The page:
Guidance sought.... We did a mini-marathon, eating at Capo's and Tony's on Sat. Chicago cracker crust and Quattro forni at Capos and Napolitano and Sicilian at Tony's. As suspected, my texture for the Sicilian (and focaccia) is way off--much too tough and chewy--much too rustic in crumb. I was impressed by the uniform crumb in the Sicilian at Tony's with only a hint of crunchiness on the bottom. Mine is much more crunchy on the bottom and the crumb is more irregular. I am pleased with the flavor I achieve but mine has always seemed too chewy and "stiff". Tasty, but not the texture I would like. It almost has the texture of stale bread. I follow the recipe in the book to a "T", using All Trumps, no poolish. I suspect it may be the length of time of the double bake that is a problem, and that is one place to look, but other guidance would be appreciated. Kneading time? I follow the guidelines in the book. Sorry that I may not have all of the variables written down, but this should be a fair amount of info as a point of departure. Oh, yes, I use two baking steels and the oven temp is quite accurate.
The first photo is Tony's Sicilian from the other night, the 2nd is my ciabatta (I am not sure which flour but either All Trumps or Tony's Artisan), third and fourth are examples of my focaccia and Sicilian. I think the photos show very uniform crumb in Tony's Sicilian, almost cake-like--same with the focaccia that we were served-- as well as my ciabatta, but my Sicilian and focaccia (which look pretty identical!) are more irregular and rustic.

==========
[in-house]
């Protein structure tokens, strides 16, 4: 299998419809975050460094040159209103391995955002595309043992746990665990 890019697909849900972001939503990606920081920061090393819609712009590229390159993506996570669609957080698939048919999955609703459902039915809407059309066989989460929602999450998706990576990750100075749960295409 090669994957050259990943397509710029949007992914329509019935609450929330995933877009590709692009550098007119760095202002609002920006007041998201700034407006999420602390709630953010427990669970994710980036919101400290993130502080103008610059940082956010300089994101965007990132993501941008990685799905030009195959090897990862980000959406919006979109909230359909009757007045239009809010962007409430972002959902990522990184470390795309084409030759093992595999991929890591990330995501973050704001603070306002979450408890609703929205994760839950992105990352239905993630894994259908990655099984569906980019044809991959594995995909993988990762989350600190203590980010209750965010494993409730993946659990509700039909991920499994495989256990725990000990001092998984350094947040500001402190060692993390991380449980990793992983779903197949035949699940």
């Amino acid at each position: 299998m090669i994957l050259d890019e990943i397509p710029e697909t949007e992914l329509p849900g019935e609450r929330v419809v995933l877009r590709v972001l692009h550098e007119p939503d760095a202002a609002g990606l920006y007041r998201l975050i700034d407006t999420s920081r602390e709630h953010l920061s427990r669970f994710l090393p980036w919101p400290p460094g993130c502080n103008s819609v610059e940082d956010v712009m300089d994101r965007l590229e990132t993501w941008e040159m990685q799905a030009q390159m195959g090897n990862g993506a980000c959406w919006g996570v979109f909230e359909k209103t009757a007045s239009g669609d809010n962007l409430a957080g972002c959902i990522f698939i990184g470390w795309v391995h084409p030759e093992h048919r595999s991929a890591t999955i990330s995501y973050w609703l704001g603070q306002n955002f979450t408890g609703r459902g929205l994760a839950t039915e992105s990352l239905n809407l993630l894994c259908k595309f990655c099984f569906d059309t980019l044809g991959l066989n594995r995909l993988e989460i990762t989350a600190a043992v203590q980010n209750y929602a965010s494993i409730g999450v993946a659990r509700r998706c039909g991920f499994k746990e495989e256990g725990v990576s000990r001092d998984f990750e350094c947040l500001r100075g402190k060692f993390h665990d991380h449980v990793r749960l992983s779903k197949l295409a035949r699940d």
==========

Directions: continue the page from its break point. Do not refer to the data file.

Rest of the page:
Which factors will change the texture the most? I would like to start there.
(BTW, surprises of the evening: the best surprise was a simple soup served at Capo's---a simple chicken broth perfectly seasoned with thyme and a hint of basil--absolutely delicious. Next best was how good the quattro forni was--in particular, the quality of the prosciutto was excellent. Next was how soft crust of the Napolitano was--great leopard spotting, but rather floppy. It was only lukewarm when served, so I wonder if that has something to do with it? Should the crust be floppy? Not sure what it should be and I am interested to know, as I never stopped in Naples. I know that Tony had been in the kitchen the night before, as we saw him working his butt off in the kitchen when we walked by on our way to Kusakabe, but he was not there on Saturday night when we were there. I heard the waiter mention to the table next to us that they did not have the Caputo red flour and used the blue, but I doubt that would have that great an affect on the texture---in my experience, limited to NY style in my home oven, both were delicious with similar texture. Last surprise was the focaccia that was served at Tony's, not Capo (at least I assume it was focaccia that was on the table)--nice crumb, but not very flavorful. No one ate more that 1/2 of a slice, in part because of the Herculean task we had set about to do damage to four pizza!)
Thanks for the guidance,